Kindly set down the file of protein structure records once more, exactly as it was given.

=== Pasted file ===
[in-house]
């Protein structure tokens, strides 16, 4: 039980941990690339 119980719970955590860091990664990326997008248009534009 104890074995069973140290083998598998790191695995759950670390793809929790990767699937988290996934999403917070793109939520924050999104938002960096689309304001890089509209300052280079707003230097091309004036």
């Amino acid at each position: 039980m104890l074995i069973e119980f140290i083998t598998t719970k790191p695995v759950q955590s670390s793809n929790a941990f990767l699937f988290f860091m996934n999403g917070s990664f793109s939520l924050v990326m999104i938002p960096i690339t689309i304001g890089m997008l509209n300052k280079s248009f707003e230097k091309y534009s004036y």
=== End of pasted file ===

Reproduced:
[in-house]
């Protein structure tokens, strides 16, 4: 039980941990690339 119980719970955590860091990664990326997008248009534009 104890074995069973140290083998598998790191695995759950670390793809929790990767699937988290996934999403917070793109939520924050999104938002960096689309304001890089509209300052280079707003230097091309004036």
């Amino acid at each position: 039980m104890l074995i069973e119980f140290i083998t598998t719970k790191p695995v759950q955590s670390s793809n929790a941990f990767l699937f988290f860091m996934n999403g917070s990664f793109s939520l924050v990326m999104i938002p960096i690339t689309i304001g890089m997008l509209n300052k280079s248009f707003e230097k091309y534009s004036y």